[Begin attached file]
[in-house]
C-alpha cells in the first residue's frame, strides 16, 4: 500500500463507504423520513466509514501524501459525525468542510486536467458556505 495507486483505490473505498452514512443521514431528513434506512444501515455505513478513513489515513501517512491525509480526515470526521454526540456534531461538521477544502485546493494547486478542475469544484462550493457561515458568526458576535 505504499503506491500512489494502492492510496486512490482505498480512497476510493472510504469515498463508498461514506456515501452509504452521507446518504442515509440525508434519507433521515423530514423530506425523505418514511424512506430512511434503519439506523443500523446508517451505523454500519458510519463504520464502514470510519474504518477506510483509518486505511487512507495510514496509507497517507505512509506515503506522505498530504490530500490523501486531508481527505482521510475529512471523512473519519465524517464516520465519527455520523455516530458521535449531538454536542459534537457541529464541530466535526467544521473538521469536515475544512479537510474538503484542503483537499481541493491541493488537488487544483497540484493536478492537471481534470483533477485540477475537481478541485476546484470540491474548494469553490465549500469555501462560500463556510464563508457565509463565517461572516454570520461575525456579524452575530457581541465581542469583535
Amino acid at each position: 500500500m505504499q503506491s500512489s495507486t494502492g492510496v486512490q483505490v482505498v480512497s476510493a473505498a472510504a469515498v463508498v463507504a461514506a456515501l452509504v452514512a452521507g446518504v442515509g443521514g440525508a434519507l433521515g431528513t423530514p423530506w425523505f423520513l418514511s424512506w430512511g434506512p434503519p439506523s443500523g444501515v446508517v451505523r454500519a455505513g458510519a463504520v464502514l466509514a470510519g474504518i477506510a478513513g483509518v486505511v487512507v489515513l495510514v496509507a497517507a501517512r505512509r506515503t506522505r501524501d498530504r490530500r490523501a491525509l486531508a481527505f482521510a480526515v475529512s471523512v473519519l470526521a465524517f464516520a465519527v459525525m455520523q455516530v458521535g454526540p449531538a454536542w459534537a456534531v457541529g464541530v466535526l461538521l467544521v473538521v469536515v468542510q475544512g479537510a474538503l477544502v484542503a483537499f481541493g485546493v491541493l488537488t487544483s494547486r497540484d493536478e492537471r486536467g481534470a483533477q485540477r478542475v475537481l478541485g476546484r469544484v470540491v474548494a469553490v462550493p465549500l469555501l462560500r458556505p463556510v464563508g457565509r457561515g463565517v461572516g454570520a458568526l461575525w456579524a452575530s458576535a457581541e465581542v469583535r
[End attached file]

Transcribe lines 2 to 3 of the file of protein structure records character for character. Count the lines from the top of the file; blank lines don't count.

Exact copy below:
C-alpha cells in the first residue's frame, strides 16, 4: 500500500463507504423520513466509514501524501459525525468542510486536467458556505 495507486483505490473505498452514512443521514431528513434506512444501515455505513478513513489515513501517512491525509480526515470526521454526540456534531461538521477544502485546493494547486478542475469544484462550493457561515458568526458576535 505504499503506491500512489494502492492510496486512490482505498480512497476510493472510504469515498463508498461514506456515501452509504452521507446518504442515509440525508434519507433521515423530514423530506425523505418514511424512506430512511434503519439506523443500523446508517451505523454500519458510519463504520464502514470510519474504518477506510483509518486505511487512507495510514496509507497517507505512509506515503506522505498530504490530500490523501486531508481527505482521510475529512471523512473519519465524517464516520465519527455520523455516530458521535449531538454536542459534537457541529464541530466535526467544521473538521469536515475544512479537510474538503484542503483537499481541493491541493488537488487544483497540484493536478492537471481534470483533477485540477475537481478541485476546484470540491474548494469553490465549500469555501462560500463556510464563508457565509463565517461572516454570520461575525456579524452575530457581541465581542469583535
Amino acid at each position: 500500500m505504499q503506491s500512489s495507486t494502492g492510496v486512490q483505490v482505498v480512497s476510493a473505498a472510504a469515498v463508498v463507504a461514506a456515501l452509504v452514512a452521507g446518504v442515509g443521514g440525508a434519507l433521515g431528513t423530514p423530506w425523505f423520513l418514511s424512506w430512511g434506512p434503519p439506523s443500523g444501515v446508517v451505523r454500519a455505513g458510519a463504520v464502514l466509514a470510519g474504518i477506510a478513513g483509518v486505511v487512507v489515513l495510514v496509507a497517507a501517512r505512509r506515503t506522505r501524501d498530504r490530500r490523501a491525509l486531508a481527505f482521510a480526515v475529512s471523512v473519519l470526521a465524517f464516520a465519527v459525525m455520523q455516530v458521535g454526540p449531538a454536542w459534537a456534531v457541529g464541530v466535526l461538521l467544521v473538521v469536515v468542510q475544512g479537510a474538503l477544502v484542503a483537499f481541493g485546493v491541493l488537488t487544483s494547486r497540484d493536478e492537471r486536467g481534470a483533477q485540477r478542475v475537481l478541485g476546484r469544484v470540491v474548494a469553490v462550493p465549500l469555501l462560500r458556505p463556510v464563508g457565509r457561515g463565517v461572516g454570520a458568526l461575525w456579524a452575530s458576535a457581541e465581542v469583535r